We’re going to hazard a guess that the man in the black t-shirt is Les Moorcroft and that he’s a “good egg” (also, that’s what his t-shirt says. If it’s not his shirt then we hope that it’s been returned to the “rightful Les” but please share this post to make sure). Les likes his cake and has at least 2 friends (the third man is Marc Gill). Note the primary school style decoration and balloons. The sign below the golden ball on the right says “Looking Forward to our future” so it’s unclear whether they actually intend to collect the Arrears or just their salaries. The time on the wall behind Les also suggests that at least 3 minutes of hard work “may” have occurred between these pictures and the initial ones. Let us know if you spot anyone doing anything that resembles work.

So, moving to the other end of the Country and to the Hastings office of the DWP….

Marc Gill giving a presentation Marc Gill with 3 of his Hastings workers

In the picture on the left, Marc is giving a motivational speech about what a “brilliant” job everyone’s doing. They’ve got effective leaders (we’re not so sure about that),  skilled people, and are improving outcomes (we’re not sure about those 2 things either) and it’s a “brilliant place to work” (if you like making childish decorations and playing with glue).

We at the Voice of the Child are absolutely horrified that, in place of establishing that the arrears are legitimately owed and, if so, collected properly they are wasting time and taxpayers money in the middle of the working day. This is symptomatic of a government department led and staffed by lazy, ineffective individuals. We hope that you would agree with us that giving these people more taxpayer money and additional powers is the last thing that they need.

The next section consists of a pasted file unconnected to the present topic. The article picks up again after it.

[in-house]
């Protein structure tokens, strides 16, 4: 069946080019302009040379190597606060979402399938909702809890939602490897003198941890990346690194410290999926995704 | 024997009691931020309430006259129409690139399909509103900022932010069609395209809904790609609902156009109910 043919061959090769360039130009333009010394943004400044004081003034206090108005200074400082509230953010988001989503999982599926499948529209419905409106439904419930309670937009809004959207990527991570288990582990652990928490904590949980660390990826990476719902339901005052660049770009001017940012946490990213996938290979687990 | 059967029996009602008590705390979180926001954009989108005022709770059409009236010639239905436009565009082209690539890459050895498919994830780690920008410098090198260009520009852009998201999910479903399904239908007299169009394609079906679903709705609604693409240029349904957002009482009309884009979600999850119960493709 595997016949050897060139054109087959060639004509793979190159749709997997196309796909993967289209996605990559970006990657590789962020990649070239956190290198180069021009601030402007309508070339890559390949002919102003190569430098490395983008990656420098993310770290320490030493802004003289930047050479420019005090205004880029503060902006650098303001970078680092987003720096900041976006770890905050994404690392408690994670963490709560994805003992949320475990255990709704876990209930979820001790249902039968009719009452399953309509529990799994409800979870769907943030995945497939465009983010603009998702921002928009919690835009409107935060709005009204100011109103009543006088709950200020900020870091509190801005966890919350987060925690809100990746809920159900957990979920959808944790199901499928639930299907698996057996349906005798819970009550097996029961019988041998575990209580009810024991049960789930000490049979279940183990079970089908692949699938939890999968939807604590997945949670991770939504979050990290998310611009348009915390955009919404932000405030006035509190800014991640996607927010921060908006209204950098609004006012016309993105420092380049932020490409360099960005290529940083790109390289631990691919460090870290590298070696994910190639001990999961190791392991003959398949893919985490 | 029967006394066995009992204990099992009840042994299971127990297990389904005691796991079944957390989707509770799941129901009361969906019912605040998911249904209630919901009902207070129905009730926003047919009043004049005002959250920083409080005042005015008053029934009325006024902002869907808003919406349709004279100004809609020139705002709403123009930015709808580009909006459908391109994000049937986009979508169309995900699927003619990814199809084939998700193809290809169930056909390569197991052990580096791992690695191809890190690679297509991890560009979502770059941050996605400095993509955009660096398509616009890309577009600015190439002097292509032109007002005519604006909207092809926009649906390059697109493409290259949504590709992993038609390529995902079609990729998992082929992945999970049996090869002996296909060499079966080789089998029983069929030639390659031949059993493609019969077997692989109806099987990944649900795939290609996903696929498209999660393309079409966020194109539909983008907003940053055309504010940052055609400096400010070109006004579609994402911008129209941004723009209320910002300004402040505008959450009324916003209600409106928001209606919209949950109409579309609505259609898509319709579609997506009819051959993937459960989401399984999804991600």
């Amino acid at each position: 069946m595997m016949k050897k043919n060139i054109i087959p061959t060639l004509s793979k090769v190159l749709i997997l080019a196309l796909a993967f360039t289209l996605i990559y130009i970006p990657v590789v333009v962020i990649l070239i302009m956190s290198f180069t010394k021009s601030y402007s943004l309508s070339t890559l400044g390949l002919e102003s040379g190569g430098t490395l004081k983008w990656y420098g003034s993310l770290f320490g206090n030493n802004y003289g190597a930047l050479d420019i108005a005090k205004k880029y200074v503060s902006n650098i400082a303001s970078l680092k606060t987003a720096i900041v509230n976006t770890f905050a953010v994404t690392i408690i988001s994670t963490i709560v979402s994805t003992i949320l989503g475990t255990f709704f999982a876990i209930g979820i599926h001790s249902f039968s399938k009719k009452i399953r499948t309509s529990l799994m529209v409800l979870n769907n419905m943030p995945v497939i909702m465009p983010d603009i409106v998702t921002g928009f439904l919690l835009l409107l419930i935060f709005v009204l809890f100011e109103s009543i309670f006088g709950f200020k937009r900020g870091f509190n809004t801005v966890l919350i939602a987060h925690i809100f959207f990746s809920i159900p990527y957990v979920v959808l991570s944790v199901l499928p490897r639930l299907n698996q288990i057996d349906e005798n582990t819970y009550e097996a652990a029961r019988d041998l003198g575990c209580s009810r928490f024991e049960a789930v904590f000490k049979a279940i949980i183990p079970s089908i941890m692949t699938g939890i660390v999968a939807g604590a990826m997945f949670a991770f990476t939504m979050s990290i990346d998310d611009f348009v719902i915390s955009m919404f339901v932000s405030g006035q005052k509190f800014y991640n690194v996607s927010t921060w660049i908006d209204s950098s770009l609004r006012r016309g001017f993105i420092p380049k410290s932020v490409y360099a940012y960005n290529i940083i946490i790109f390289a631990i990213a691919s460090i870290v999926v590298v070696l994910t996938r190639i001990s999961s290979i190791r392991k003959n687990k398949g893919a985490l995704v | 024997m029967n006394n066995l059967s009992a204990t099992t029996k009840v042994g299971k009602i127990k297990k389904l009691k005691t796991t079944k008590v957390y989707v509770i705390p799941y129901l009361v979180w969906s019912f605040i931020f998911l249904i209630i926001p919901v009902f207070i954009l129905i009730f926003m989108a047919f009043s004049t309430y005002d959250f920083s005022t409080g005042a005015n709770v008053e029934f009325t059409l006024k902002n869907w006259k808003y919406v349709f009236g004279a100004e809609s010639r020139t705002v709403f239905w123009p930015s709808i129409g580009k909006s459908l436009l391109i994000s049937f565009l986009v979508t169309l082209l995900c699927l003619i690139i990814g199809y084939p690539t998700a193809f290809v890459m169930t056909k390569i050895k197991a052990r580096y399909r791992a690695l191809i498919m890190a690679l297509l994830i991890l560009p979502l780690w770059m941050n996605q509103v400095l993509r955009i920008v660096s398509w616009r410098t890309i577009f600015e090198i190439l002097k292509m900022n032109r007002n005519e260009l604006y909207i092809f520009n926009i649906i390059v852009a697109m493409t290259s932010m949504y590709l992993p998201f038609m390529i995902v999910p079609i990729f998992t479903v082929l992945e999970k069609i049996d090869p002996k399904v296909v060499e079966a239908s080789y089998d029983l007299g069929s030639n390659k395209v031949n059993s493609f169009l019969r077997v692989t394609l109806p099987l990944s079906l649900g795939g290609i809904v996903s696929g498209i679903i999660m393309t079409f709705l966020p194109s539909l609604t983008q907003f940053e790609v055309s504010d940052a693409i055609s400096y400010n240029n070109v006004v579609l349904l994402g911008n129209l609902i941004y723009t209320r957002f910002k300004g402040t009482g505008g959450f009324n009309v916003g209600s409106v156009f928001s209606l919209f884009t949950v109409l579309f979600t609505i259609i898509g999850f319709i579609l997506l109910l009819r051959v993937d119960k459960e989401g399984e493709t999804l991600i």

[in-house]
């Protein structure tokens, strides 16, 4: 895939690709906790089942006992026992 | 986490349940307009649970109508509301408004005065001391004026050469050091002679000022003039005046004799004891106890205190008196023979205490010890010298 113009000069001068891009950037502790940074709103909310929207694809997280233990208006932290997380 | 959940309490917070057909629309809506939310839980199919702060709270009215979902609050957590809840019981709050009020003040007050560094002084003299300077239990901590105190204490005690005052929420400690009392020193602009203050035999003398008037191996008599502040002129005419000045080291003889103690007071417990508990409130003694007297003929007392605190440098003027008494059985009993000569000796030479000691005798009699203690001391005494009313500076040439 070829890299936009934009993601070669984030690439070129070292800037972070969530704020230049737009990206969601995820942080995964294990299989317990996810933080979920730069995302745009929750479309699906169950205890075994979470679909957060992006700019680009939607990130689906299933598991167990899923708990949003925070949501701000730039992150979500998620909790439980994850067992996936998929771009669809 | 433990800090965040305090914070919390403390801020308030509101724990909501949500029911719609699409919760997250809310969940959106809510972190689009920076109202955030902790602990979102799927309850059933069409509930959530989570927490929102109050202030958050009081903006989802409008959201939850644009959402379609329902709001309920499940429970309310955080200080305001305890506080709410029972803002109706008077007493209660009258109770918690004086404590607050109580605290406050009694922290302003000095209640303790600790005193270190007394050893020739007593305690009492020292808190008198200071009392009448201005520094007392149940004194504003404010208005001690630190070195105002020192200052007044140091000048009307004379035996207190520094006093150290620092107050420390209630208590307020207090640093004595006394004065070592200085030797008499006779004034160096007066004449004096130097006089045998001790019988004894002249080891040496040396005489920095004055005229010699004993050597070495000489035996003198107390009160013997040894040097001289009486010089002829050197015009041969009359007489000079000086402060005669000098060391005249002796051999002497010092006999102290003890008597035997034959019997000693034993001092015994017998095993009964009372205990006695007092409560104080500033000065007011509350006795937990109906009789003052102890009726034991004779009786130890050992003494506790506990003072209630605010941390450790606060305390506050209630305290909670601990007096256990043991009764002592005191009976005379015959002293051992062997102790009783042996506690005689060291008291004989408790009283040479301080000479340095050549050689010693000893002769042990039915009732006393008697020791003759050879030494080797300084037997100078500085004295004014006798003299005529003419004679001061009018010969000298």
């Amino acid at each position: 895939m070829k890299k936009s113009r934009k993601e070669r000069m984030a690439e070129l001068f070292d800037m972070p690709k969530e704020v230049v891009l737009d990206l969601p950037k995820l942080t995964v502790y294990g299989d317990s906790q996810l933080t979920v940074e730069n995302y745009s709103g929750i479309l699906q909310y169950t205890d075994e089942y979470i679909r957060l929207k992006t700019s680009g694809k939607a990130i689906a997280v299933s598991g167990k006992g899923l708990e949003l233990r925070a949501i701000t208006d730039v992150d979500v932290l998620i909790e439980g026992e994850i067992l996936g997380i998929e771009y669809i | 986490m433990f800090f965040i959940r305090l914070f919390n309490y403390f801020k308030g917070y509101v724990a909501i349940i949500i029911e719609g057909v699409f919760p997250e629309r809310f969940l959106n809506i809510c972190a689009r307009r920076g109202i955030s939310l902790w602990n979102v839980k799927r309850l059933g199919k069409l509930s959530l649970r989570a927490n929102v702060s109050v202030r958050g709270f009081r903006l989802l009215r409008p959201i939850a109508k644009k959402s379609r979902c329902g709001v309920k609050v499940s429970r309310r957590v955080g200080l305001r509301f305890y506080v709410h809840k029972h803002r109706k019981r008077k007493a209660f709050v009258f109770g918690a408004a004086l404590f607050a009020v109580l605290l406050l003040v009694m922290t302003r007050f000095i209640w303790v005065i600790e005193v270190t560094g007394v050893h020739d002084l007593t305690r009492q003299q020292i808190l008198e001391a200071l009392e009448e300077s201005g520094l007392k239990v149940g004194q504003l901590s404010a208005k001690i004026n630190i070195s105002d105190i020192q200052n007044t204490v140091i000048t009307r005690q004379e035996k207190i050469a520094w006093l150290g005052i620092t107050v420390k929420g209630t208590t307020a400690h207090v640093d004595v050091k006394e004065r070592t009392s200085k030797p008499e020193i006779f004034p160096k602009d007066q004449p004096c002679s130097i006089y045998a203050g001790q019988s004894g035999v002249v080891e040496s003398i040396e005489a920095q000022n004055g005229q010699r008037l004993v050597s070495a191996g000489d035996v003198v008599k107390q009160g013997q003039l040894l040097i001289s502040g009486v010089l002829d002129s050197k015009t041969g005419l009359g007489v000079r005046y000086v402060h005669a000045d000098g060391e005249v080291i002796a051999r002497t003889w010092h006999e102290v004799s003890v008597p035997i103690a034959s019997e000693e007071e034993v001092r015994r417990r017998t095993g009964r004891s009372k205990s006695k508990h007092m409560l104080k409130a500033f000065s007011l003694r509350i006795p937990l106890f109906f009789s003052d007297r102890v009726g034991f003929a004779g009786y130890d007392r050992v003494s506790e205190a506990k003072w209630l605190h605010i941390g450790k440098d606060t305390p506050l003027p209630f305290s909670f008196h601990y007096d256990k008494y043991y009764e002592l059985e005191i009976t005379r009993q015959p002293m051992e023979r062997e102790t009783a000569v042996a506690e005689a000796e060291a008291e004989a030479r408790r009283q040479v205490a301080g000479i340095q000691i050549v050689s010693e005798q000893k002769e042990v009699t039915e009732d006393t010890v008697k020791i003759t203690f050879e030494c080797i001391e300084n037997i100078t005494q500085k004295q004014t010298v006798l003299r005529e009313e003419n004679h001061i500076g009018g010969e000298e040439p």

Satisfaction is already at a low as evidenced by the Net Promoter Score from our recent survey. They really should try and get their jobs right before holding parties to congratulate each other about how well their doing.

We are told that you can see more of the “work” that Marc and his “brilliant” team get up to by following him on twitter at @marcgilldwp . Robert Devereux can be followed at @robert_devereux .

Let us know your thoughts in the comments below and sign up for more information from the Voice of the Child (and of course tell the CMS and your MP what an amazing job they’re doing).

For Receiving Parents: What to do about arrears you are owed by the Child Maintenance Service

For Paying Parents: Arrears Negotiation with the Child Maintenance Service

And don’t forget to wear your Positive Pants!

Update – 26th September 2017

Marc made his Twitter private following our article.


Marc Gill has now made his twitter account private so only his 17 followers can see his tweets.

If Marc would like to write in to the Voice of the Child to state his case then we would be happy  to publish his response.

1 Comment

  1. Peter Anderson on 9th October 2018 at 9:10 AM

    However, the National Audit Office who closed down Csa for fraudulent accounting ststescthst of this alledged 3.8 billion of arrears, 3.2 billion is uncollectable as most is fictitious, invented by Csa through false accounting. This has been going on for years, right back to the 90’s, where Csa leave assessments running on their computers despite zero aassessments having been made, as the father is out of work or the case has been closed, and now they are just printing off arrears letters for amounts that simply do not exist. And, passing these fictitious arrears to Cms to collect. We are dealing with these cases every day, as Cms attempt to collect these amounts via Deo, even though cases were cases were closed years ago